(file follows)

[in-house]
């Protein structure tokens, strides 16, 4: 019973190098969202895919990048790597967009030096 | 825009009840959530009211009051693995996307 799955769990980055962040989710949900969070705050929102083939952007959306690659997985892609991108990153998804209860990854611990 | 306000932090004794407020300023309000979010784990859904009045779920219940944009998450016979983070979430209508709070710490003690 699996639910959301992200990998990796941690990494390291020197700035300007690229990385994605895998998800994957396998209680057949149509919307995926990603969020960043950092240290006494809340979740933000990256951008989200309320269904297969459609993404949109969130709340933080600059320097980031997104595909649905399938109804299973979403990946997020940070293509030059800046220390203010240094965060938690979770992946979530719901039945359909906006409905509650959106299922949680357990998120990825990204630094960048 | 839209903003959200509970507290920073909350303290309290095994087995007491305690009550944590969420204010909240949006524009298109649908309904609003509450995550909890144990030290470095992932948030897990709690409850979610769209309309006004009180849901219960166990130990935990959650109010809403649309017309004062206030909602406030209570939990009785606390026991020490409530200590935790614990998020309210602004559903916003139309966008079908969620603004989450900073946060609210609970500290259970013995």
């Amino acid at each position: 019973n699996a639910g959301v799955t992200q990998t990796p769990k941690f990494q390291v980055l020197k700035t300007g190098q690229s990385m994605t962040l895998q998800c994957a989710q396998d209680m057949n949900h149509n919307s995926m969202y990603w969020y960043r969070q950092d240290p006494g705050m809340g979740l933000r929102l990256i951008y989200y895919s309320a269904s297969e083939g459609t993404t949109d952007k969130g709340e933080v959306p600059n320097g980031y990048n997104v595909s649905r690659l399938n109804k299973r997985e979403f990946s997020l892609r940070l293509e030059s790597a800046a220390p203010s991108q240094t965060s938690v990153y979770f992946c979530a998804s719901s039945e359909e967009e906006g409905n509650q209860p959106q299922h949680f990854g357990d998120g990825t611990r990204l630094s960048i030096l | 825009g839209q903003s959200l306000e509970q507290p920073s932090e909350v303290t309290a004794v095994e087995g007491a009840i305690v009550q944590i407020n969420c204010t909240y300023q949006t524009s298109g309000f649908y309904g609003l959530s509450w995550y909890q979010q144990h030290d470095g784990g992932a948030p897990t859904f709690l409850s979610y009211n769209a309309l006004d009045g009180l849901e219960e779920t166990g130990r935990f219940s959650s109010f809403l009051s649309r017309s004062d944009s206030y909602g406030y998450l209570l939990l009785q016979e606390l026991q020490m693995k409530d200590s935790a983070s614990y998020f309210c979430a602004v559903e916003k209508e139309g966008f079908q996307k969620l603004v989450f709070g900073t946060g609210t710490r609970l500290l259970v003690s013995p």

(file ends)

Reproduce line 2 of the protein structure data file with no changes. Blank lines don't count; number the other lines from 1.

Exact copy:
């Protein structure tokens, strides 16, 4: 019973190098969202895919990048790597967009030096 | 825009009840959530009211009051693995996307 799955769990980055962040989710949900969070705050929102083939952007959306690659997985892609991108990153998804209860990854611990 | 306000932090004794407020300023309000979010784990859904009045779920219940944009998450016979983070979430209508709070710490003690 699996639910959301992200990998990796941690990494390291020197700035300007690229990385994605895998998800994957396998209680057949149509919307995926990603969020960043950092240290006494809340979740933000990256951008989200309320269904297969459609993404949109969130709340933080600059320097980031997104595909649905399938109804299973979403990946997020940070293509030059800046220390203010240094965060938690979770992946979530719901039945359909906006409905509650959106299922949680357990998120990825990204630094960048 | 839209903003959200509970507290920073909350303290309290095994087995007491305690009550944590969420204010909240949006524009298109649908309904609003509450995550909890144990030290470095992932948030897990709690409850979610769209309309006004009180849901219960166990130990935990959650109010809403649309017309004062206030909602406030209570939990009785606390026991020490409530200590935790614990998020309210602004559903916003139309966008079908969620603004989450900073946060609210609970500290259970013995």